Common Responses to Sexual Violence

As a survivor of sexual violence, you may have a variety of feelings and emotions.  Sometimes the feelings and emotions are so strong that you feel like you are “losing your mind” or “going crazy”.  Having the language to explain the emotions can help.  Below is a list of possible feelings or reactions.  If you want to talk about your responses call us at 519-253-3100.


Shock: you cannot believe what has happened; feeling numb, as if things are not real; feeling separate from or different from other people

Fear: of it happening again; for the safety of you and your family; fear of trusting others; fear of telling people; fear of not being believed or supported; anxiety, worry and nervousness; you may have fears that are not connected with what happened

Anger: at who caused it or “allowed it to happen”; at how stupid and unfair it is; frustration with the law and the system; at feeling angry and irritable; at feeling too sensitive; disturbing dreams

Sadness: about the losses, both human and material; about the loss of feelings of safety and security; feeling depressed for no reason; feeling helpless; can’t seem to care about anything or anyone

Shame: for looking and feeling helpless or emotional; for not behaving as you would have liked

Disbelief: can’t believe it really happened and that it happened to me

Embarrassment: as to what people will think when they find out; feeling ashamed about sharing your experience with anyone

Guilt: could it have been avoided; guilty feelings about sharing as you watch how others react

Denial: trying to forget about the victimization; wanting it to all go away; pretending that if you don’t think or talk about it—it will go away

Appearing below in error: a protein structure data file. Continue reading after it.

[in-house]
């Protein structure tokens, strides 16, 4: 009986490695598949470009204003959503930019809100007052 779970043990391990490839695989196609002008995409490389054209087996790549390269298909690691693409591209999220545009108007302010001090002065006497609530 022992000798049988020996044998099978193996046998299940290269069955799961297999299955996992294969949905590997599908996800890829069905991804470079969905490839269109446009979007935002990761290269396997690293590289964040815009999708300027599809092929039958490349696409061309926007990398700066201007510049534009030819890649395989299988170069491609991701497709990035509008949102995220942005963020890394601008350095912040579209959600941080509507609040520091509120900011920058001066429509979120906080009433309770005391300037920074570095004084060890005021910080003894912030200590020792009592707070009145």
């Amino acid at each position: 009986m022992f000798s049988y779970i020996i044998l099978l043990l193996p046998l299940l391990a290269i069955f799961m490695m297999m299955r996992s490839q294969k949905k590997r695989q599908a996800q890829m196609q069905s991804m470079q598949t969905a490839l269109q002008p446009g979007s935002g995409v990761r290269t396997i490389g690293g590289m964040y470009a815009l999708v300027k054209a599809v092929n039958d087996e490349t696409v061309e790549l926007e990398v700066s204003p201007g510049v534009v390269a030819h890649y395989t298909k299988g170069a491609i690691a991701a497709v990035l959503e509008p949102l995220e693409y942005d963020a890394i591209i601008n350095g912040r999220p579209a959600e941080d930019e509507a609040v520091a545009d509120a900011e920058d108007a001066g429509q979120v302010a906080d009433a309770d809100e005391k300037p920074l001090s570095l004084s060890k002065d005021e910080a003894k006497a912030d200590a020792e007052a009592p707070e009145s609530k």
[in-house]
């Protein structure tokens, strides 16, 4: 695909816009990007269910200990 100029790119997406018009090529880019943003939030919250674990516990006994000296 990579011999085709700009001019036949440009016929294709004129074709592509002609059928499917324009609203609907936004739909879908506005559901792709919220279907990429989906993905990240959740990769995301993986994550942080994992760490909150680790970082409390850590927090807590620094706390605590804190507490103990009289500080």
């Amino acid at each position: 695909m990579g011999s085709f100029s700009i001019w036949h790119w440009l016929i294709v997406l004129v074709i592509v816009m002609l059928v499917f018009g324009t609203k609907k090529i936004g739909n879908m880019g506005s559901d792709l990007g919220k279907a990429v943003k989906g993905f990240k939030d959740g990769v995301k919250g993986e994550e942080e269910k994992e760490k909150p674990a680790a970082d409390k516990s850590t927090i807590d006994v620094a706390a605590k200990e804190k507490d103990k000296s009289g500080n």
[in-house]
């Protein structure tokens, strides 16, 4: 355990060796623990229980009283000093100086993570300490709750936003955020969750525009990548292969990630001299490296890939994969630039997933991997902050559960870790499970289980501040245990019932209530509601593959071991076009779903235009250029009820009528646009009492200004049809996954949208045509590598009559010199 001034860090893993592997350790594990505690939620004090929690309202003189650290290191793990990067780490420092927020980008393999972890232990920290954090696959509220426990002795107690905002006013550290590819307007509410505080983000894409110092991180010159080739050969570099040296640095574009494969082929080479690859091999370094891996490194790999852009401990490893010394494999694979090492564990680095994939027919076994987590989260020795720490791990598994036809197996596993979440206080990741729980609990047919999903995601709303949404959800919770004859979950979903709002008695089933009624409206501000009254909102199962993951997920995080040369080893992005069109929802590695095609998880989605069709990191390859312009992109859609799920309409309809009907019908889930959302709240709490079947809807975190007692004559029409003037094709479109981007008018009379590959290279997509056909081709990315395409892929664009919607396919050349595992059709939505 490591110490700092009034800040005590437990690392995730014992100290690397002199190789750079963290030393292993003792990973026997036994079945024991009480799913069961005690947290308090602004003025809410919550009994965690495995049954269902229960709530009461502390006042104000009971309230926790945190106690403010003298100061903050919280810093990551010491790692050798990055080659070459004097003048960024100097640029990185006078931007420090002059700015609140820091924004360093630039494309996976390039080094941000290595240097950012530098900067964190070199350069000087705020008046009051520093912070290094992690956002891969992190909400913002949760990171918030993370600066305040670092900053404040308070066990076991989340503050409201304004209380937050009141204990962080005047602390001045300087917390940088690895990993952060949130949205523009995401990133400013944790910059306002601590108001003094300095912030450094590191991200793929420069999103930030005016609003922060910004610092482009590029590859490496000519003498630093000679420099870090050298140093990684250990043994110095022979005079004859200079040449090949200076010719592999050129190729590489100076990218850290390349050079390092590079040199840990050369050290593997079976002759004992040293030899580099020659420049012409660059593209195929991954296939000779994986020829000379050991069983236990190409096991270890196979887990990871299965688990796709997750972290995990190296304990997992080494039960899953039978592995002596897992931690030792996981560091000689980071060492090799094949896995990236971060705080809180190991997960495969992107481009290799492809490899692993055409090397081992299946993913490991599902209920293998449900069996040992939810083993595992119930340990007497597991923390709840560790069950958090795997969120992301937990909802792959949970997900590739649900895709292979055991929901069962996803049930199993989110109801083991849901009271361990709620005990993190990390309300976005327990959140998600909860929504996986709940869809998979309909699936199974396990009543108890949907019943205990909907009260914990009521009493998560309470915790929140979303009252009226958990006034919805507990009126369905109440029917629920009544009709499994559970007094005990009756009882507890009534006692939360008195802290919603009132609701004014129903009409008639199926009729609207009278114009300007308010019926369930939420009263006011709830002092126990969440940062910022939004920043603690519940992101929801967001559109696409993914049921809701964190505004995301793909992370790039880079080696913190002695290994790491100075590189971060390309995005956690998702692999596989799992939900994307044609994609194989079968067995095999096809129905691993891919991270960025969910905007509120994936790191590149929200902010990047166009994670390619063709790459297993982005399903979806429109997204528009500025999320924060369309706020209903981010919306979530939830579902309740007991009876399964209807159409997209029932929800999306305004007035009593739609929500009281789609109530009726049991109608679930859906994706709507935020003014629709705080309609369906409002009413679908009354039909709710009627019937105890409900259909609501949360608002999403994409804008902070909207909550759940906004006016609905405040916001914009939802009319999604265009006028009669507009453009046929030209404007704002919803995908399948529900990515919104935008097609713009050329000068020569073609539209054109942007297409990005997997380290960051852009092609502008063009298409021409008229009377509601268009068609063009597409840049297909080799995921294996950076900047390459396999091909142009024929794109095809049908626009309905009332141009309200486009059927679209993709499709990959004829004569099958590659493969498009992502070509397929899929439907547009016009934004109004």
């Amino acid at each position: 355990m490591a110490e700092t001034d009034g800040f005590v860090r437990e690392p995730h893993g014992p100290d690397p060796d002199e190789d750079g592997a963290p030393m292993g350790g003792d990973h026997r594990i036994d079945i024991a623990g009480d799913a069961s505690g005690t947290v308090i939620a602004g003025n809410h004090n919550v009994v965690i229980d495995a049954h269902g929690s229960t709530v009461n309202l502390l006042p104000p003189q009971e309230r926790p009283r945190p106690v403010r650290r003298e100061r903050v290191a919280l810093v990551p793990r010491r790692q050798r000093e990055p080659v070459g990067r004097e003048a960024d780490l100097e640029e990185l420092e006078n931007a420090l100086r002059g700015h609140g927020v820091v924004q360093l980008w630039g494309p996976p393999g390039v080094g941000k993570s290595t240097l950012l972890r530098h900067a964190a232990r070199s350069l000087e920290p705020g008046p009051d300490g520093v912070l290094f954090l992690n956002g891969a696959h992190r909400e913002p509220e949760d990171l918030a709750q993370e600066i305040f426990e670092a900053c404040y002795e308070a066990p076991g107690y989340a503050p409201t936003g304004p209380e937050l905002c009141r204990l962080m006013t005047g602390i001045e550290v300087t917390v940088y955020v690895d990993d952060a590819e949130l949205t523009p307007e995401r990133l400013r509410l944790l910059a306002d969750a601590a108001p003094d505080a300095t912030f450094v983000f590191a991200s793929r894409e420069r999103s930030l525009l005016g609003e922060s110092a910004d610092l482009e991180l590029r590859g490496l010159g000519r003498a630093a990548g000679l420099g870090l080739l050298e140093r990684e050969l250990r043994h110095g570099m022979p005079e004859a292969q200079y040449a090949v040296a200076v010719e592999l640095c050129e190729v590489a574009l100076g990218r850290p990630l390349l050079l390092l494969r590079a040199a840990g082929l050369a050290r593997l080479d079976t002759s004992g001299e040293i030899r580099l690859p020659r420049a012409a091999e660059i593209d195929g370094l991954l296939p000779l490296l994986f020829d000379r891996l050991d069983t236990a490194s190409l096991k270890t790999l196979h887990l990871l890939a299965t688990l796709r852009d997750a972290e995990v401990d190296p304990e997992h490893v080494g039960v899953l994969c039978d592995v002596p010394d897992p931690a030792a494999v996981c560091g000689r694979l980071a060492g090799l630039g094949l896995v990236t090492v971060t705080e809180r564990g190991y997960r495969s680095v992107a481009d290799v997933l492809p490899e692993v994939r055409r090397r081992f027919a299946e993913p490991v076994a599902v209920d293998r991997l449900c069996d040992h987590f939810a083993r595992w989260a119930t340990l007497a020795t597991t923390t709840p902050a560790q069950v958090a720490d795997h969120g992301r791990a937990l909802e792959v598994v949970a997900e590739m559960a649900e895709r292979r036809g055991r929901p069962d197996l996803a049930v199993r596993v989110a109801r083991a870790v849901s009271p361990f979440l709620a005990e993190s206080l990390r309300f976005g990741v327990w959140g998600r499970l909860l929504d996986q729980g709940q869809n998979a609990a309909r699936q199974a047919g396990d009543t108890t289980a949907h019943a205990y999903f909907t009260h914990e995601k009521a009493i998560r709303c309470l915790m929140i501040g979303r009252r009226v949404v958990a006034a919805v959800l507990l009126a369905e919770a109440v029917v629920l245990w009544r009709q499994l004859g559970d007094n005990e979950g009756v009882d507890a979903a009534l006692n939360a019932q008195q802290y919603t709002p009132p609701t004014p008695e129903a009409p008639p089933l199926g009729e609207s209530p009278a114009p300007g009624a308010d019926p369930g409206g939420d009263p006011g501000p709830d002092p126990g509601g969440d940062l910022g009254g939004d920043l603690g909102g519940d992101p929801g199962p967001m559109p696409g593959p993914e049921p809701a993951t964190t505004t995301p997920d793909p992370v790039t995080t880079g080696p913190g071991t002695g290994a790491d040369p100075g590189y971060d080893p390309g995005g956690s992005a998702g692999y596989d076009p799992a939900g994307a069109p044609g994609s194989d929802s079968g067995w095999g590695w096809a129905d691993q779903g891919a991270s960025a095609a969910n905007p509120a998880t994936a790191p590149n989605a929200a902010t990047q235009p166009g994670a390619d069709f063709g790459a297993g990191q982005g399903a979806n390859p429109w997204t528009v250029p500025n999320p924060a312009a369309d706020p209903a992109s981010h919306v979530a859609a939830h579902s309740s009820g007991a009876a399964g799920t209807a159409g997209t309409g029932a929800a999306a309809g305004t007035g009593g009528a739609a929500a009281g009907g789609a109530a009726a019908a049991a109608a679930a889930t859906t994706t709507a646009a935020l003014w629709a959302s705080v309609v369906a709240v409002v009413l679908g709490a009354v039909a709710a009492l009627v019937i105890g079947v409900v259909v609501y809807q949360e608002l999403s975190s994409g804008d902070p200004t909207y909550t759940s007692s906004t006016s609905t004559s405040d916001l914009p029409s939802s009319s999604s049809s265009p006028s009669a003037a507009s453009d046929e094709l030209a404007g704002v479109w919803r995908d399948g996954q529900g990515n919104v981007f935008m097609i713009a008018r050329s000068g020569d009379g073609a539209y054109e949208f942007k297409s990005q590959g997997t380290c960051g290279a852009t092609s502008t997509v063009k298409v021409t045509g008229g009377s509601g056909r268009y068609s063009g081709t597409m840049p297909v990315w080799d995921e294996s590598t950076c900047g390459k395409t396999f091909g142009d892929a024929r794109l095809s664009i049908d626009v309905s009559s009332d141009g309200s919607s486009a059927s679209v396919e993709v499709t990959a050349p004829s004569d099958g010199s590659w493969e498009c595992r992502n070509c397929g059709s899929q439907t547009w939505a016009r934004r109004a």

Sleep: change in sleep patterns; difficulty getting to sleep because of disturbing thoughts; restless sleep or nightmares; dreams and nightmares about what happened; bad dreams of other scary things

Physical problems: easily startled by noises; too much activity or not enough activity; feeling tired all the time; feeling shaken and tense, dizziness; uncontrollable trembling; hard to breathe; headaches or general aches and pains; stomach pain, nausea, diarrhea or constipation; health problems (e.g. change in appetite, headaches, digestive problems)


Memories: frequent thoughts or images of the incident; thoughts or images of other frightening events; flashbacks or feelings of “reliving” the experience; trying to shut out the painful memories; pictures of what happened jumping into your head; nothing else seems important other than this incident

Confusion: difficulty making simple decisions; can’t concentrate or remember things; hard to solve problems; hard to think straight


Social: withdrawal from others and needing to be alone; easily bothered by other people; feelings of being separate from others; not interested in normal activities and hobbies

Work: not wanting to go to school; no energy; can’t concentrate or pay attention

Habits: loss of appetite or increased eating; loss of interest in enjoyable activities

The warning signs described above are common and natural reactions to sexual violence.  Everyone reacts differently. Some react immediately, some after a time, some intensely, some hardly at all.  It is common to feel these emotions while working through the trauma even though it is very unpleasant.

Usually, reactions will lessen over a period of a few weeks, although some may last months or even years, especially if the assault was particularly frightening.  You may also find that the feelings will worsen when you are reminded of the assault or when you talk about it to other people.  Try not to let that stop you from sharing your reactions and feelings with others.  It will help in the long run.

Do not be afraid to get help if you think you need it; it is not a sign of weakness and you are not losing your mind.  Often, the help you receive will be short and simple and will prevent you from having longer-lasting reactions.

What we do know is that the sooner you deal with your feelings, the better chance you have to be free of the effects of the assault.  If you choose not to deal with the trauma or try to ignore what happened, it could change the rest of your life in a negative way.  Just as we need help to heal the physical effects of trauma, we also need help to heal the emotional wounds.  Counselling offers a safe and supportive way to work at moving forward.